Letterpress Printing at the Golden Fish
It was 1992; we had been running our
workshops in the grounds of Downside Abbey in Somerset
England for about 8 years. We had established a thriving
bindery and had been marbling our own papers and book
edges for a couple of years.
naturally been very interested in letterpress printing for
as long as I had been a bookbinder, but had never felt the urge
to get seriously involved in it. However events were going to
converge that made it almost inevitable we form our own
Firstly, having had access to the
monastery library I had more than ample examples of early
letterpress printing onto vellum, which became
my chief interest.
we had picked up some letterpress equipment in the form
of a very nice Western cylinder proofing press from a
college of printing, it was a really nice machine from the
1950's and it came with new rollers having been
Third I became
aware of someone who wanted to be rid of more letterpress
equipment, a Ludlow typecaster, complete in every way and
with a great many desirable type faces.
lastly I knew the then abbot of the abbey had a great
interest in letterpress printing.
We had to move quickly as the
person who wanted to be rid of the typecaster badly needed
the floor space.
abbot of the community was a very aristocratic soul; he had an
unapproachable air, though in truth he was very friendly and
kind. I asked him If I might see him about a letterpress craft
explained to him that we had a press and now the once in a life
times opportunity to obtain a letterpress typecaster, I also
told him that it was pre reformation printing techniques that I
wanted to explore.
knew he would be interested, but, I told him, the
problem was that we had no space for
a press and could not afford to rent any.
went like those of a dead fish, trying to get rent free space
out of a catholic abbot is very much like getting blood out of
the proverbial stone.
he was sorry but the abbey had no space available on a free
rent, this was a blow, I felt sure he would want to see a press
of days later the abbot approached me in our workshop and asked
if I would accompany him, he took us around the back of a lot of
dilapidated buildings and finally up some concrete steps
which led to a very wobbly looking wooden door.
inside and turned on the light bulb that hung from the center
of the room, just a bare room with rough plastered walls and no
ceiling, he looked at me and almost whispered, "I can let you
have this room as free space".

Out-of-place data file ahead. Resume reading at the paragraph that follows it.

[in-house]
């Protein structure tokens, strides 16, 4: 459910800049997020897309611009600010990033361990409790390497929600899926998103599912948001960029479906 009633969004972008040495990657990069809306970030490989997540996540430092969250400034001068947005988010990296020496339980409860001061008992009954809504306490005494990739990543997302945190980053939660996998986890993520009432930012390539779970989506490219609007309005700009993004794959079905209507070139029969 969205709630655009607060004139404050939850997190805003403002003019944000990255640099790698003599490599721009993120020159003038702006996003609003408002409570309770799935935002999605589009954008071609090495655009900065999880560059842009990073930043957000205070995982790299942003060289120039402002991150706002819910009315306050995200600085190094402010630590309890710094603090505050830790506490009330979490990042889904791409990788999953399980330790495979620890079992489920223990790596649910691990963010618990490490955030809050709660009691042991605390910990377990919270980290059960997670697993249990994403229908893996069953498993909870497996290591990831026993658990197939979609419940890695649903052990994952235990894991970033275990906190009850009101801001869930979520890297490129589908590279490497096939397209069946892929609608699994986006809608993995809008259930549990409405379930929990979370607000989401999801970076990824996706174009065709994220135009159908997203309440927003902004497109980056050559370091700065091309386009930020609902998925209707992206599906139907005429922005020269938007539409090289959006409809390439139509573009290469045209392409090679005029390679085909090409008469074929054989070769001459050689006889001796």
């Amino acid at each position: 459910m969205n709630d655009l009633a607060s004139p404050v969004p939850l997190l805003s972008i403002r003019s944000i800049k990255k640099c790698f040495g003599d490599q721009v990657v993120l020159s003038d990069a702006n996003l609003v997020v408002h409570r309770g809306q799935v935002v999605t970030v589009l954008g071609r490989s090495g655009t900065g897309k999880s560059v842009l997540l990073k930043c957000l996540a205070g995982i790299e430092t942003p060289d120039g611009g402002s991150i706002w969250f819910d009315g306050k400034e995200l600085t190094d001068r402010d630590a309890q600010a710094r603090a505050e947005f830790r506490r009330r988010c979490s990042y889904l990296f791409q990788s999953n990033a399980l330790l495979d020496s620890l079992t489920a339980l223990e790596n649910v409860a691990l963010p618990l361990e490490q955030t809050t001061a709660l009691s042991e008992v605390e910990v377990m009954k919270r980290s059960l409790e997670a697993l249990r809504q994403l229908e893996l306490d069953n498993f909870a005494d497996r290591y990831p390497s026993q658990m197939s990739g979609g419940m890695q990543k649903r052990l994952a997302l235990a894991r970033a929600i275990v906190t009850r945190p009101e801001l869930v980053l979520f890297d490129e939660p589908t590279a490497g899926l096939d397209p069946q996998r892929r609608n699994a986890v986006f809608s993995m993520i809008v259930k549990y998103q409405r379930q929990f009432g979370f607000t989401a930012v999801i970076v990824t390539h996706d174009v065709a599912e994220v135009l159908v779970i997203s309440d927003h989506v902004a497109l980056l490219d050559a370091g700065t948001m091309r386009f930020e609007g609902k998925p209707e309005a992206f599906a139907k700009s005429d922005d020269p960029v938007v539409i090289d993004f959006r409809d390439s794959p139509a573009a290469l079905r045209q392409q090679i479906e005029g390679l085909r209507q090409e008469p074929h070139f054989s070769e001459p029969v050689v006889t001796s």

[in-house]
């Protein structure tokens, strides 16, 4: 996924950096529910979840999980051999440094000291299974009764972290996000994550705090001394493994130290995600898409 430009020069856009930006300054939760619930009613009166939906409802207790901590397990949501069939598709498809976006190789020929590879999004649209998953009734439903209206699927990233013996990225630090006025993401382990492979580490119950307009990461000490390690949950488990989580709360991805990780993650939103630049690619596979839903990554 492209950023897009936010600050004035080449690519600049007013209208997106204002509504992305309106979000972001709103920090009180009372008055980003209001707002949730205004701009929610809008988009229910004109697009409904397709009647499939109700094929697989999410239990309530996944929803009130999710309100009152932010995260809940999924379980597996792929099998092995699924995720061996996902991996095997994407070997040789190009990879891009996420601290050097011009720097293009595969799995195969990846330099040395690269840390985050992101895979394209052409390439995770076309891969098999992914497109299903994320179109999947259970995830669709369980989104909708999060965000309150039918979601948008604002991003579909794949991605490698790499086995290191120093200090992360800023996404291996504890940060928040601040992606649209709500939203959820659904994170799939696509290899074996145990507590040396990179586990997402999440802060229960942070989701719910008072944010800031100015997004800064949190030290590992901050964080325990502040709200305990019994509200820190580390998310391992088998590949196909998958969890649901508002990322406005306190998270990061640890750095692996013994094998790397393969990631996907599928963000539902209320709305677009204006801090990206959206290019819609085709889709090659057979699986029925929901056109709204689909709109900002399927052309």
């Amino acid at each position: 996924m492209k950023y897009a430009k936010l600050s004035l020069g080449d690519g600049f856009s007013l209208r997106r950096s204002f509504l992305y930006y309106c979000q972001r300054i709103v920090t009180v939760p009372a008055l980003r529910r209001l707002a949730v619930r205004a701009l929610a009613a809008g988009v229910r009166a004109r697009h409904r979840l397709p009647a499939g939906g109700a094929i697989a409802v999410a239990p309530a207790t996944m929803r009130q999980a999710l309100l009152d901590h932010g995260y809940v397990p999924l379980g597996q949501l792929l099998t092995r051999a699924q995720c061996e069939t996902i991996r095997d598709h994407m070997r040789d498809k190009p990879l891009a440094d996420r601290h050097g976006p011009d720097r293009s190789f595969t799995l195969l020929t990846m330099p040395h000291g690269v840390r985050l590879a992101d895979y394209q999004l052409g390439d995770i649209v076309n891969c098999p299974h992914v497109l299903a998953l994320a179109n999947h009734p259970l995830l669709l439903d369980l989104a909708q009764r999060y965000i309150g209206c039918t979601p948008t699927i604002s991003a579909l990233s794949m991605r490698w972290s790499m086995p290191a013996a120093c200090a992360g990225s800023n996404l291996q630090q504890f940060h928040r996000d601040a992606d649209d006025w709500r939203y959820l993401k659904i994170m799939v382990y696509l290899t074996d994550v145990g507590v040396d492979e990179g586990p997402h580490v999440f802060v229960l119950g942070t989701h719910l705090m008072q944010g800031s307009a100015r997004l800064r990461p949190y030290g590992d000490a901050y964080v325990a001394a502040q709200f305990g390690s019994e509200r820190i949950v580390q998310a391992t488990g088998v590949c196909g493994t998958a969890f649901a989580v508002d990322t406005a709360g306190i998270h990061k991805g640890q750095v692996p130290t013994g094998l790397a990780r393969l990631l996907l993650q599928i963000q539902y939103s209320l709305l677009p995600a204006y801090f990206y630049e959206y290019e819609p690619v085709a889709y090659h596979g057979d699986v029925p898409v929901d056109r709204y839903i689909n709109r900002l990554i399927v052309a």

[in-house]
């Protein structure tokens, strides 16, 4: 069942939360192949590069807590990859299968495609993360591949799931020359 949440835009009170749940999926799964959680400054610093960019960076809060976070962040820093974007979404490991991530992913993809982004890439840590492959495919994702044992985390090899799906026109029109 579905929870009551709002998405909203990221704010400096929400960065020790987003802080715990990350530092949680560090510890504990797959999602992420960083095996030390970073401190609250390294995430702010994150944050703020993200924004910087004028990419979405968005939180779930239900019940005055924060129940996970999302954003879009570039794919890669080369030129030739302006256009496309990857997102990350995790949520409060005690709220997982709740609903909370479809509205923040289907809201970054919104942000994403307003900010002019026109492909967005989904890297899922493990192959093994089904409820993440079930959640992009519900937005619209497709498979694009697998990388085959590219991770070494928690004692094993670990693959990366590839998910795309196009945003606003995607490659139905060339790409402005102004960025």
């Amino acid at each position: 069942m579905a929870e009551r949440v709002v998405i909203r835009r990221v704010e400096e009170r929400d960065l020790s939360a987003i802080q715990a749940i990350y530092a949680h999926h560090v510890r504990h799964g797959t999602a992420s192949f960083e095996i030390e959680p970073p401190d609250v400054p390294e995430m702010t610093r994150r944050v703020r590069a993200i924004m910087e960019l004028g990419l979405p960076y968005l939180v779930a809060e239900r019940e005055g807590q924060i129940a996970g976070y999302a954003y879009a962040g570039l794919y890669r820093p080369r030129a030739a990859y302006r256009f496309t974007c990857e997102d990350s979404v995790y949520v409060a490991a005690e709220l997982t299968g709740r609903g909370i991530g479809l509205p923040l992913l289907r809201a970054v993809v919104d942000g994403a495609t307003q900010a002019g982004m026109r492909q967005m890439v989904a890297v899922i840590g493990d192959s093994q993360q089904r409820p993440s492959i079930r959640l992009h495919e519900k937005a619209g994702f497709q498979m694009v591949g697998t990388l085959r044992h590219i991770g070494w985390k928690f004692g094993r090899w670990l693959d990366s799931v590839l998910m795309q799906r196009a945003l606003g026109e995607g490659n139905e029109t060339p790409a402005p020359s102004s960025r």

says miracles don't happen!
a partition and put an insulated ceiling in, a small
which would house the letterpress and which could be kept
warm if need be.
typecaster and all the other letterpress
equipment plus type cabinets went into the unheated
part of the room.
all done very quickly, and by the time spring 1994 came around
we had been operating the press and typecaster, getting to know
the sort of problems we would be facing.
lucky to be friends with some of the community at Stanbrook
Abbey who helped us to broaden our letterpress printing
while we just practiced, we used the type caster for producing
titles of books to be blocked in gilt.
situation in the grounds of an abbey church meant we had some
visitors with matrimony on their minds, we got asked if we
could print orders of service, this became quite routine
work for the press, sometimes made more interesting by the
incorporation of hand rubricated initials into the
contacted Henk De Groot in Holland and explained I wanted to
print onto vellum; Henk produces an exceptional range of
vellums. He sent me 3 skins of calf vellum.
I had been making my
own ink for some time. Now I swear this is true, you can
put a piece of modern black printing up against a
hand ground ink made from lamp black and you will see
right away just how grey the modern black has
ink by collecting lamp black and grinding it with linseed oil
glass plate, my one concession to modern methods being the use
of a drying agent. I used Hostmann Steinberg Quick Drier
continued to print bespoke orders of service, helped on
occasion by the late Margaret Adams, sometimes printing a one
off copy on vellum as a keepsake.
printed any text onto vellum for framing and
the press for nearly 11 years and in 1998 won an award for its
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